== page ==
LIke me, I’m sure you were angered to hear of Islamists torching thousands of ancient manuscripts when they left Timbuktu (if you’re like me, this came after saying, “There’s a real place called Timbuktu?”). Well, there’s some good news:
Abba Alhadi has spent 40 of his 72 years on earth taking care of rare manuscripts. The illiterate old man, who walks with a cane and looks like a character from the Bible, was the perfect foil for the Islamists. They wrongly assumed that the city’s European-educated elite would be the ones trying to save the manuscripts, he said.
So last August, Alhadi began stuffing the thousands of books into empty rice and millet sacks.
At night, he loaded the millet sacks onto the type of trolley used to cart boxes of vegetables to the market. He pushed them across town and piled them into a lorry and onto the backs of motorcycles, which drove them to the banks of the Niger River.
From there, they floated down to the central Malian town of Mopti in a pinasse, a narrow, canoe-like boat. Then cars drove them from Mopti, the first government-controlled town, to Mali’s capital, Bamako, over 600 miles (1,000 kilometers) from here.
“I have spent my life protecting these manuscripts. This has been my life’s work. And I had to come to terms with the fact that I could no longer protect them here,” said Alhadi. “It hurt me deeply to see them go, but I took strength knowing that they were being sent to a safe place.”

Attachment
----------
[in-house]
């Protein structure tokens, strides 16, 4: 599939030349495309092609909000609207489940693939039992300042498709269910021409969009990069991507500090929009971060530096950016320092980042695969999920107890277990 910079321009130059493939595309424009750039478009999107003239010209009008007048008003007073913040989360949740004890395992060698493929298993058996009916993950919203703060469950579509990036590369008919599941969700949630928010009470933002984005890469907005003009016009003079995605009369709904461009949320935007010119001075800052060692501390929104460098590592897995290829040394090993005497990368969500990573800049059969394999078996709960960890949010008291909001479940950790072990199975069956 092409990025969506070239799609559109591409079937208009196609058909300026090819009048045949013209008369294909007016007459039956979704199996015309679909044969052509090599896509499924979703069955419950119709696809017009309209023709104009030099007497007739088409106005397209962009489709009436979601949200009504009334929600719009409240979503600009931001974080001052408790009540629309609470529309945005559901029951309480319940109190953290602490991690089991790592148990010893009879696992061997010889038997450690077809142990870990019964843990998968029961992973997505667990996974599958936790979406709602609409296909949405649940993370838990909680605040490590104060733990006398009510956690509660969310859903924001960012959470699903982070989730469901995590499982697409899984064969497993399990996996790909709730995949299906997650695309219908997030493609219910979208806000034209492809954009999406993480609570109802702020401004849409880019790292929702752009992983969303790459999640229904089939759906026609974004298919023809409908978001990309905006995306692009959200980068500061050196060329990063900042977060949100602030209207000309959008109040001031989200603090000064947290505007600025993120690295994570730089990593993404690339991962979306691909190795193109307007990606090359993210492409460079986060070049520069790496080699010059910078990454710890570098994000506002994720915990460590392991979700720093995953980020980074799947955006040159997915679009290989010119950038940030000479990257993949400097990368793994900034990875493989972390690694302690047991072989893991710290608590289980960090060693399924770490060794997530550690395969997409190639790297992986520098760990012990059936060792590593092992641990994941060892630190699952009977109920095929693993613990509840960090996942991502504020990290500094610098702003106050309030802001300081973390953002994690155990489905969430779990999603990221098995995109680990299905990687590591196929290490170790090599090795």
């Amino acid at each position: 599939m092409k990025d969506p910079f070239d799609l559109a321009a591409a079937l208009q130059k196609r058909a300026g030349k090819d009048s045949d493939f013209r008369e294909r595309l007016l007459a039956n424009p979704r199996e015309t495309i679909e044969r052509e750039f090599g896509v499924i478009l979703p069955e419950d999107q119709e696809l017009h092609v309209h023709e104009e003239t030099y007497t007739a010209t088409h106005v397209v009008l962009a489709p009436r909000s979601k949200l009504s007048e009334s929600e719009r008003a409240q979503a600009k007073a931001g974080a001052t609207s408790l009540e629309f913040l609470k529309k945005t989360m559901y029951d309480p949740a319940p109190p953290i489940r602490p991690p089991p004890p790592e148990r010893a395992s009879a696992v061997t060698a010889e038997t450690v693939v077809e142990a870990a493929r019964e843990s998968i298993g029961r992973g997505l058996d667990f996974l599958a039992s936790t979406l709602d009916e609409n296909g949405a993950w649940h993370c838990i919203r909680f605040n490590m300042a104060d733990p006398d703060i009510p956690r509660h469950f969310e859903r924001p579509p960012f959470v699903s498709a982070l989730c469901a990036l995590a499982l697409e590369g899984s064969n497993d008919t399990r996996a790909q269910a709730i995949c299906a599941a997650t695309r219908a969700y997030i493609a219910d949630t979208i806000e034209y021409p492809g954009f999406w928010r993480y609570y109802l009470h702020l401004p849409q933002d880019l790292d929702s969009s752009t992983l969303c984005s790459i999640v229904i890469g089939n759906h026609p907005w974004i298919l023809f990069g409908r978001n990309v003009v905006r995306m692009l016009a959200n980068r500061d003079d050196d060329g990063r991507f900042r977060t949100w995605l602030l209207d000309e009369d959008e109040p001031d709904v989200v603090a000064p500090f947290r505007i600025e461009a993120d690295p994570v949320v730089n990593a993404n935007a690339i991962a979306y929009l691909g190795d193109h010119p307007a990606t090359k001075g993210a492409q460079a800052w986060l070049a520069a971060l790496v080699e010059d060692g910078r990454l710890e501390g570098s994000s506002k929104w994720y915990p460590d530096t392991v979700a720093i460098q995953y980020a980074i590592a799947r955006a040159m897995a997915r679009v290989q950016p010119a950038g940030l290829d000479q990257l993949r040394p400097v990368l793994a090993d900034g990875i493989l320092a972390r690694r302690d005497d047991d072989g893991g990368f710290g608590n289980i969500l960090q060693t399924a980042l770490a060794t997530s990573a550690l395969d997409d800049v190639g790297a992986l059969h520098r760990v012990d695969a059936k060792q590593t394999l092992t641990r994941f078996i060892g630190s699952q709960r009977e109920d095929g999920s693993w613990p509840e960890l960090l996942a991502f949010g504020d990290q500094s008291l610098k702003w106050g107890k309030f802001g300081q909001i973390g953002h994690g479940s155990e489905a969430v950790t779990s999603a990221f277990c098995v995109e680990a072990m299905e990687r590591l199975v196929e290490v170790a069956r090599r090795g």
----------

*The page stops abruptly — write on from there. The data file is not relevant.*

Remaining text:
It took two weeks in all to spirit out the bulk of the collection, around 28,000 texts housed in the old building covering the subjects of theology, astronomy, geography and more.
There was nothing they could do, however, for the 2,000 documents that had already been transferred to the new library, to its exhibition and restoration rooms, and to a basement vault. Cisse took solace knowing that most of the texts in the new library had been digitized.
Some texts were still lost. But tens of thousands were saved thanks to this man and others. I don’t know what award this make him eligible for but, whatever it is, he should get it. I’d say a Nobel, but I’d prefer an award that still has some meaning.